How did archaeology shape 19th-century perspectives on Biblical cultures?
McGeough writes that 19th-century discoveries were often framed in the context of technology and development. Victorian England justified its imperialism through claims of superiority, and showed off its engineering skill through the discovery, transportation and display of monumental wonders from the ancient world.
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But how did Victorian society perceive these ancient civilizations? McGeough notes a sharp divide between the portrayal of Biblical cultures and that of their peers:
The cultures of Egypt and Mesopotamia were depicted as exotic civilizations with values far different from the Victorians. Much of the art printed with these articles was only loosely based on excavations and emphasized the “otherness” of the places where the discoveries were made… Many of the 19th-century illustrations portrayed ancient Egyptian men as snake charmers and women as belly dancers. The Holy Land, however, was described very differently. Popular presentations of Biblical archaeology minimized the “otherness” of the Biblical world.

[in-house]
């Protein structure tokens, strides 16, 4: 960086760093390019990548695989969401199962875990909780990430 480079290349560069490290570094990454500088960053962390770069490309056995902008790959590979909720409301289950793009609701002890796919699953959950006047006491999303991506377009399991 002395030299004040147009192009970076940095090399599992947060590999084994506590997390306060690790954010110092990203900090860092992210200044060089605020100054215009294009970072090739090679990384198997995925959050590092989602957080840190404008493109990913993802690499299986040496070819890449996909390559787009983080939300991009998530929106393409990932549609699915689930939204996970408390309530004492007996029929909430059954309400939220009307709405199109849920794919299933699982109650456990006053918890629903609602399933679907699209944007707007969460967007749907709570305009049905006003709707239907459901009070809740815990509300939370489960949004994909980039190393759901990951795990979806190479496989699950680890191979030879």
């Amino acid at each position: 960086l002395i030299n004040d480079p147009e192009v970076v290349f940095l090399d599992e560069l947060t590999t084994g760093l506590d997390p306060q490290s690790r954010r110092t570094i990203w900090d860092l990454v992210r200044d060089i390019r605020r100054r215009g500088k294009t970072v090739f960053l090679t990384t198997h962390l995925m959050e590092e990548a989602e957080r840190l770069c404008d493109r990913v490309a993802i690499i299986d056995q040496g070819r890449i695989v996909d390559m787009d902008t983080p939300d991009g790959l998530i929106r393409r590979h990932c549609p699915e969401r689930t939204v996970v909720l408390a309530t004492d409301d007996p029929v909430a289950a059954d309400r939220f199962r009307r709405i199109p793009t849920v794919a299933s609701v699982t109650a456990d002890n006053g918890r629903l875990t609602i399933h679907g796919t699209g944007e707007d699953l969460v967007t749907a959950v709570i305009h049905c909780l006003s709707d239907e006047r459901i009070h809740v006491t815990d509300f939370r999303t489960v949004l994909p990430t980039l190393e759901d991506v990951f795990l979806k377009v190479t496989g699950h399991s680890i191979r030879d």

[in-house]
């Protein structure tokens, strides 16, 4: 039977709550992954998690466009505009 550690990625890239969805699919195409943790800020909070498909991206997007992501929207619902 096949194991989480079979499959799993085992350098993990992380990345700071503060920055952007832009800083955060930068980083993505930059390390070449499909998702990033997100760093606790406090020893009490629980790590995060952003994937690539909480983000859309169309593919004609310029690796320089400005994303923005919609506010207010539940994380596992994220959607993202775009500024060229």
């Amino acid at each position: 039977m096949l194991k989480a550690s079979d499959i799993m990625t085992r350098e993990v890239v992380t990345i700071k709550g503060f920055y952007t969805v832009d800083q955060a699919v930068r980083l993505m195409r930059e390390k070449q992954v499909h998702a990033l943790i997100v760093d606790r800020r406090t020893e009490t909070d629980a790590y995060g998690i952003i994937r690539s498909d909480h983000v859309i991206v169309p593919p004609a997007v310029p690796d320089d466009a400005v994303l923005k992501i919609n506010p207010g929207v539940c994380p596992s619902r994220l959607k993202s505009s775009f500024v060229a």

Victorian Christians and Jews cast Egypt and Mesopotamia as ancient villains, but they took a more empathetic tone with Biblical cultures. Nineteenth-century Bible shows represented Biblical culture through more contemporary Bedouin analogies while archaeological discoveries reframed questions about the Bible. McGeough writes: “After reading about these discoveries, people were no longer content to read the Exodus account merely as a conflict between Moses and Pharaoh. Rather, readers wanted to know which pharaoh.”
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